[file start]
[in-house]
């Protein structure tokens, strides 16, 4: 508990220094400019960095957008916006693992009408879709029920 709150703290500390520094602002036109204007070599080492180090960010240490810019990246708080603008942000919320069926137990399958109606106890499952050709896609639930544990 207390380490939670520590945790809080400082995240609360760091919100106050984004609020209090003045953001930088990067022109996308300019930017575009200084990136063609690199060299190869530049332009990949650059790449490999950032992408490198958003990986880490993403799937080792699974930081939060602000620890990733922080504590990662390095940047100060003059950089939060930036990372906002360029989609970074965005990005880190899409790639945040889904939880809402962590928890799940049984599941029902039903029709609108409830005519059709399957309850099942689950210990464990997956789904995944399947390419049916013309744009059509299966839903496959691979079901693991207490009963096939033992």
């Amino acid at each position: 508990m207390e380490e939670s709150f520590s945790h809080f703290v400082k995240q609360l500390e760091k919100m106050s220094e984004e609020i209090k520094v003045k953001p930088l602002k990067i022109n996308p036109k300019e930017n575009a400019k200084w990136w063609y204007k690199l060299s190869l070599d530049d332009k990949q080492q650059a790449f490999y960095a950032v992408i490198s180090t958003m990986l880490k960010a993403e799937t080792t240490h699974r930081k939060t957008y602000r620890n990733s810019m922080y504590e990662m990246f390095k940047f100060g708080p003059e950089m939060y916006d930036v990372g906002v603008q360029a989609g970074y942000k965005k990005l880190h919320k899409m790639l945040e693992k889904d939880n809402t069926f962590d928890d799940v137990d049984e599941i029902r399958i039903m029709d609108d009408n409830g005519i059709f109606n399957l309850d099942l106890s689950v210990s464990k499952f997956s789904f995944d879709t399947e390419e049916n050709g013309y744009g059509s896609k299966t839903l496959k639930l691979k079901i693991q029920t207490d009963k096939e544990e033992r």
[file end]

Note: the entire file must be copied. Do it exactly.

[in-house]
């Protein structure tokens, strides 16, 4: 508990220094400019960095957008916006693992009408879709029920 709150703290500390520094602002036109204007070599080492180090960010240490810019990246708080603008942000919320069926137990399958109606106890499952050709896609639930544990 207390380490939670520590945790809080400082995240609360760091919100106050984004609020209090003045953001930088990067022109996308300019930017575009200084990136063609690199060299190869530049332009990949650059790449490999950032992408490198958003990986880490993403799937080792699974930081939060602000620890990733922080504590990662390095940047100060003059950089939060930036990372906002360029989609970074965005990005880190899409790639945040889904939880809402962590928890799940049984599941029902039903029709609108409830005519059709399957309850099942689950210990464990997956789904995944399947390419049916013309744009059509299966839903496959691979079901693991207490009963096939033992």
């Amino acid at each position: 508990m207390e380490e939670s709150f520590s945790h809080f703290v400082k995240q609360l500390e760091k919100m106050s220094e984004e609020i209090k520094v003045k953001p930088l602002k990067i022109n996308p036109k300019e930017n575009a400019k200084w990136w063609y204007k690199l060299s190869l070599d530049d332009k990949q080492q650059a790449f490999y960095a950032v992408i490198s180090t958003m990986l880490k960010a993403e799937t080792t240490h699974r930081k939060t957008y602000r620890n990733s810019m922080y504590e990662m990246f390095k940047f100060g708080p003059e950089m939060y916006d930036v990372g906002v603008q360029a989609g970074y942000k965005k990005l880190h919320k899409m790639l945040e693992k889904d939880n809402t069926f962590d928890d799940v137990d049984e599941i029902r399958i039903m029709d609108d009408n409830g005519i059709f109606n399957l309850d099942l106890s689950v210990s464990k499952f997956s789904f995944d879709t399947e390419e049916n050709g013309y744009g059509s896609k299966t839903l496959k639930l691979k079901i693991q029920t207490d009963k096939e544990e033992r």